Toyota was an active participant in Group C racing from 1982 through 1993. The early years were not very rewarding for the team, but as the years progressed, the prospects improved. For 1992, rule changes in the World Sportscar Championship meant Toyota was forced to replace their previous series of Group C sportscars with a new model. The previous sportscars, known as C-V was powered by the R36V 3.6 liter twin-turbocharged V8. The new rules required a 3.5 liter naturally aspirated V10. The new 3.5 liter rules were meant to help attract some of the major manufacturers from Formula 1 (using the same displacement limit).
With the requirements for a new engine, a whole new chassis was also necessary in order to accommodate and handle the V10. The design was courtesy of former Tom Walkinshaw racing designer Tony Southgate. It was given a more aerodynamic and longer body then the C-V series of sportscar. 'Ground effects' were still legal. New body panels were used to cover the carbon fibre monocoque and the suspension system was comprised of double wishbones. The new car was dubbed the TS010.
The V10 engine was given five valves per cylinder. It was built from aluminum alloys and had a V-angle of 72 degrees. Total horsepower output was over 700 horsepower, but for reliability purposes, it was tuned-back to around 600 horsepower. The engine was mated to a six-speed gearbox.
The inaugural racing debut for the TS010 was at the Autopolis 430km race in Japan in late 1991. It was joined by other 3.5-liter Group C cars including Jaguar, Peugeot, and Mercedes-Benz. When the checkered flag dropped, the TS010 was in sixth position, just three laps behind the winning car.
During the off-season, the Toyota engineers continued to fine-tune and develop the TS010. For the 1992 season, Toyota's main competition came from the Peugeot 905, which had been introduced late in 1990. Mercedes-Benz and Jaguar had both withdrawn from the world championship. Jaguar presence was still felt, as the Judd engined Mazda MXR-01 continued to compete. By the start of the season in Monza, Toyota had prepared four chassis. They decided to run two cars while a third car would be used during practice. At the race, Toyota was able to secure its first victory after the leading Peugeot crashed out. Toyota TS010 with chassis number 002 was one of the few cars to finish the rain-soaked race while being piloted by Geoff Lees and Hitoshi Ogawa. TS010 number 004 was badly damaged in an accident early in the race.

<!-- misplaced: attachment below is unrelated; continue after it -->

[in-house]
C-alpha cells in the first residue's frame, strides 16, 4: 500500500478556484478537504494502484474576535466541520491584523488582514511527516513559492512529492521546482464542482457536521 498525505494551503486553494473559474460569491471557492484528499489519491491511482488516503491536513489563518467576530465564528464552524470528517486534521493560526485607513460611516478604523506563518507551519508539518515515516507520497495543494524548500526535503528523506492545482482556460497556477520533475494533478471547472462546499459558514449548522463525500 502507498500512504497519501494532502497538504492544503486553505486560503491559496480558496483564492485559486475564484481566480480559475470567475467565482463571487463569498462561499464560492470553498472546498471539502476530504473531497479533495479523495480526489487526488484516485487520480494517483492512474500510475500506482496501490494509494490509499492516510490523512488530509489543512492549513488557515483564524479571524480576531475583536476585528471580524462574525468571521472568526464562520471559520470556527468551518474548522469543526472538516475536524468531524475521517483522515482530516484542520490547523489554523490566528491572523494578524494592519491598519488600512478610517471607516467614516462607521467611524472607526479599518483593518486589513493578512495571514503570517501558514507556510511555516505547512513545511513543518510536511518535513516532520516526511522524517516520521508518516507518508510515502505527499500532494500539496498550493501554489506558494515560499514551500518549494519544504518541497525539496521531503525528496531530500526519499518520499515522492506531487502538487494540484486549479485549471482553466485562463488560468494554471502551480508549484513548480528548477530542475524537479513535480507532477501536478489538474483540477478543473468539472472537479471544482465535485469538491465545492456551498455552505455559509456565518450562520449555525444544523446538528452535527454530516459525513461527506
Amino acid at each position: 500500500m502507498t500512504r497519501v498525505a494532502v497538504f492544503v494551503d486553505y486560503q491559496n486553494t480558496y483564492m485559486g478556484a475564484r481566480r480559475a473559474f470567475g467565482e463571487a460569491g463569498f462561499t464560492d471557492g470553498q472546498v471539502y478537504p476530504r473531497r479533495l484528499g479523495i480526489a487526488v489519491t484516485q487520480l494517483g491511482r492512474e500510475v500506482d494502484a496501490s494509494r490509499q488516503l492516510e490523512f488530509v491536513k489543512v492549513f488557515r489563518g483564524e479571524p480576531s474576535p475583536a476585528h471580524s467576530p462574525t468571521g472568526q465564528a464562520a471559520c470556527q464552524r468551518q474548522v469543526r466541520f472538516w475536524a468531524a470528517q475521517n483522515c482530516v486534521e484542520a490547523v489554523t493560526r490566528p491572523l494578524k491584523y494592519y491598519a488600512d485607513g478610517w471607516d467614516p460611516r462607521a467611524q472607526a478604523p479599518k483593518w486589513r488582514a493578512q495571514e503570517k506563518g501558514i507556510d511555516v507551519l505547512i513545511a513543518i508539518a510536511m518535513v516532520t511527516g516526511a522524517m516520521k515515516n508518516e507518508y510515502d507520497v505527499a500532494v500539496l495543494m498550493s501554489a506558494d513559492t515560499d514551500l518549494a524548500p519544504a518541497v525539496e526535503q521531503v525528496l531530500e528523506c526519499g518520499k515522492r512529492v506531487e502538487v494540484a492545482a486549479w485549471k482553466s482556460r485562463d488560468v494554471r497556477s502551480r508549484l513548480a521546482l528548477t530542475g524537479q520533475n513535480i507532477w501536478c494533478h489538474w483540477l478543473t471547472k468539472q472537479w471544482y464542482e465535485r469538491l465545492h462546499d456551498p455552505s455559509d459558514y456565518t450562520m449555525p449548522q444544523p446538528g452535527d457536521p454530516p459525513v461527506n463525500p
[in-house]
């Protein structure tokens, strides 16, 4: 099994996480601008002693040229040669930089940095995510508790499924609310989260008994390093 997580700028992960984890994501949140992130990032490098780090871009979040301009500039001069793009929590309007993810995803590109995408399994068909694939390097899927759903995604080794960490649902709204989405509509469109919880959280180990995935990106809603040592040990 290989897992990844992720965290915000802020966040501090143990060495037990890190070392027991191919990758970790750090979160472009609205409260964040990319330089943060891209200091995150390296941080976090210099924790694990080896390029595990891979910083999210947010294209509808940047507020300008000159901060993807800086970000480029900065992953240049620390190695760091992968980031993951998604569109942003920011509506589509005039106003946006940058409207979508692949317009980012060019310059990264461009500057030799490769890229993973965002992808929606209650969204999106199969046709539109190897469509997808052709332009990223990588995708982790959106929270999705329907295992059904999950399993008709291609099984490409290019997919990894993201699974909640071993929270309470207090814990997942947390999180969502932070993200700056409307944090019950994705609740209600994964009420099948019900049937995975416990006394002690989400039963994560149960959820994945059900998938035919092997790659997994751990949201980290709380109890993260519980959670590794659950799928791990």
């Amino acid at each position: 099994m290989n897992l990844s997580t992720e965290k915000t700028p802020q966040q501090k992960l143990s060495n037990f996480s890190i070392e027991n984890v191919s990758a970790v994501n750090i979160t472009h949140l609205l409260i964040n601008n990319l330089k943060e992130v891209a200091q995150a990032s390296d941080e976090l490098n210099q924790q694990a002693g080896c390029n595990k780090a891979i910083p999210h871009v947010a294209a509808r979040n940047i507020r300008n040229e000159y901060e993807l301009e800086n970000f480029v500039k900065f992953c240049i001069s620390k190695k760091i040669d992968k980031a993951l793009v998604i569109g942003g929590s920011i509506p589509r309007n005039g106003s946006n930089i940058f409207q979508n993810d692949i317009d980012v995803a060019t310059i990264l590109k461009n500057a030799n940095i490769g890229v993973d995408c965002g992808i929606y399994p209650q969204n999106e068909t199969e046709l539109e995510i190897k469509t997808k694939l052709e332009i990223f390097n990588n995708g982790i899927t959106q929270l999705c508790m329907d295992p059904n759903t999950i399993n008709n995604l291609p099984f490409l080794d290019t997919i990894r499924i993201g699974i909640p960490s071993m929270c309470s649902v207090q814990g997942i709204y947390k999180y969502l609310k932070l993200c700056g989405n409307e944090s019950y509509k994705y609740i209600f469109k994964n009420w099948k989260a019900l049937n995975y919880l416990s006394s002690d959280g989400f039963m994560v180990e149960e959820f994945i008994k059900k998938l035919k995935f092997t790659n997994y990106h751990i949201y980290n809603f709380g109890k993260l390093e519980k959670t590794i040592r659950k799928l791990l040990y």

Throughout the season, the Toyota's and Peugeots were closely matched, provided plenty of completion for each other. Peugeot had the slight advantage since their car had more years of experience.
The third round of the championship was the 24 Hours of LeMans. The old Group C cars were still eligible to compete, so Toyota brought three TS010s and a V8-engined 92C-V. Toyota would finish in second place and would set a fastest lap.
During the final three rounds of the championship, the Toyotas finished on the podium every time, though Peugeot claimed the most important 1st spot.
The 1992 season had been shortened from ten races to six. At the close of the season, it was announced that the 1993 World Sportscar Championship was cancelled. The Toyotas returned to LeMans in 1993, with five cars on the starting grid. Two of the cars were new TS010s while the other two were old Group C cars which had been upgraded to 93C-V specification. One of the Toyota's retired prematurely, while the other TS0101s finished in fourth, fifth, sixth, and eight. The Peugeot's had claimed Pole Position and a 1-2-3 victory.
Toyota continued to develop the cars, including building an open prototype racer, though it was never raced. In 1998, Toyota returned to LeMans with the TS020 (also known as the GT-One) where they finished in an impressive second position.By Daniel Vaughan | Jul 2013